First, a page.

To read or not to read

The ALA Yalsa blog and others announced the release of the report from the National Endowment of the Arts entitled “To Read or Not to Read.” There are a number of ways to read this report.

First, most newspaper articles are sensationalizing the findings. Here are just a few: Study Links Drop in Test Scores to a Decline in Time Spent Reading; American Youth TV Habits Lower Job Prospects, Community Service; and Kids reading less today than ever before.

The 98 page report is divided into chapters addressing a variety of issues including Youth Voluntary Reading, What the Decline Means for Literacy, Why More Than Reading is at Risk.  Overall it is unclear what the report defines as “reading.” It appears that reading is defined as “reading a book.” If the researchers had asked me, “Did you read a book today?” My response would have been, “No!” However, I did read the 98 page NEA report about reading, various blog posts and news articles about the report. I think this is what disturbs me most about this report. We know that kids who are on MySpace and Facebook on a daily basis are reading and writing a variety of text.  (In order to add new widgets or components, you have to read!)

Although the newspaper headlines suggest that our kids are reading less, if you read the report, you find that all Americans are reading less! Additionally, this report reported things such as: “Percentage of people who read for pleasure” and “percentage of adults proficient in reading prose.” And, again, the definition appears to be: reading a book = reading. Does reading books online count? In each of the graphs and statistics, the report cites statistics from the U.S. Dept of Ed, National Center for Education Statistics. I wonder how they get statistics identifying if an adult is “proficient in reading prose.” Several of the graphs pull from data that is dated 2002 or 2003 (p. 27, 64).  The world has changed, and so, reading has changed. Unfortunately, I don’t think the way in which this data was collected or reported has changed.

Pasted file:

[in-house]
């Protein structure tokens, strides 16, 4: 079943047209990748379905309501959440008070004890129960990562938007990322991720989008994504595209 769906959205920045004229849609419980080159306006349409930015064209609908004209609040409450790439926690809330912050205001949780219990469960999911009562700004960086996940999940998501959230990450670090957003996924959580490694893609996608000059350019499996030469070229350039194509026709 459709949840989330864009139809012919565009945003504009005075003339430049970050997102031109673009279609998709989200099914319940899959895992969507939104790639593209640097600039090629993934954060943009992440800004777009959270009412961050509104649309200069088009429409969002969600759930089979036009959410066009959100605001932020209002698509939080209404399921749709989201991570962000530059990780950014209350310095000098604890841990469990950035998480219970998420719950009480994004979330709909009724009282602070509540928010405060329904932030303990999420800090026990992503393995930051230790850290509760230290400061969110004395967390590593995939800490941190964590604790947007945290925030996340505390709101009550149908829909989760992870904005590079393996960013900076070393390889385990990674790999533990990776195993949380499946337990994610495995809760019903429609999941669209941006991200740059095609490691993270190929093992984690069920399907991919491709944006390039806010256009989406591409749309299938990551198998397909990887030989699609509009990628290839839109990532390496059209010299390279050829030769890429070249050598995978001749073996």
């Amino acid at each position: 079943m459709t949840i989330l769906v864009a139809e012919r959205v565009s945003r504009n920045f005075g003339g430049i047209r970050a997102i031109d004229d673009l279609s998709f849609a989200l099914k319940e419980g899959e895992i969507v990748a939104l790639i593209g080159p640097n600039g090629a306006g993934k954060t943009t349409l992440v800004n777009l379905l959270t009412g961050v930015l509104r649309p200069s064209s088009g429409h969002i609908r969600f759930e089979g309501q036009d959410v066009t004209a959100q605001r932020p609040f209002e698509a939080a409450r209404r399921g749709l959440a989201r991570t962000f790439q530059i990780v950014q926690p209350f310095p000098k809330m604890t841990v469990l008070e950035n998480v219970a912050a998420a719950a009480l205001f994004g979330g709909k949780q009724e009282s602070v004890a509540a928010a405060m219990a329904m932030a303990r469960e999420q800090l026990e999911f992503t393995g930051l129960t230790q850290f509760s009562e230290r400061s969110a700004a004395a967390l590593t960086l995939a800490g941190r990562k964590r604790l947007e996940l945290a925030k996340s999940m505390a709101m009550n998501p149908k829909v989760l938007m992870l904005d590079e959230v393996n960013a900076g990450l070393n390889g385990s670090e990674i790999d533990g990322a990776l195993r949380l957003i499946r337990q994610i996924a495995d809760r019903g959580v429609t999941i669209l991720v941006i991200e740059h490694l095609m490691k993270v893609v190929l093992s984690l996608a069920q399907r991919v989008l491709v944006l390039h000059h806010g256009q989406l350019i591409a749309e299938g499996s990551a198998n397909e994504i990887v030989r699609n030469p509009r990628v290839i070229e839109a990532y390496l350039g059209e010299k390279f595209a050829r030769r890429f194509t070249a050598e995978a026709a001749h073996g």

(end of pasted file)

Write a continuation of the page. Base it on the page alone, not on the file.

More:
Overall, it is such an obvious conclusion – the more you read, the better reader you become, And, just as obvious, well funded and well staffed school and public libraries increase literacy throughout the world. This has been well documented.

It also makes me wonder about the Partnership for 21st Century Skills group who contributed to this report and the framework for 21st Century Skills. I wonder how many of the CEOs from the companies that support this 21st century vision would report they had done “reading for pleasure in the past year” or “read a book on the previous day.” What kind of reading is really needed for the corporate world or the 21st century world?

In the foreword of the report, Dana Gioia, the chairman for the NEA states that the report confirms that : “the central importance of reading for a prosperous, free society.” No argument there!

There is certainly little to argue about regarding the conclusions of the report – all of us can be better readers.  Personally, I would like to do more reading of “works of literature such as a novel”, but in between reading reports such as this, researching for my doctorate, as well as keeping up with the latest news via the blogs. I would agree with the Yalsa Blog writer – the definition of reading needs to change.

Overall, this report does validate what we already know:

  • More access to books = better readers
  • Better readers = better test scores
  • Better readers + better test scores = better jobs
  • Better readers + better test scores = able to compete in a global economy

It would have been nice if this report spotlighted the places where meaningful and engaging reading and learning ARE taking place.

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1 Response to “To read or not to read”


  1. 1 facts mammal November 22, 2007 at 8:25 am

    Really makes you think, doesn’t it?


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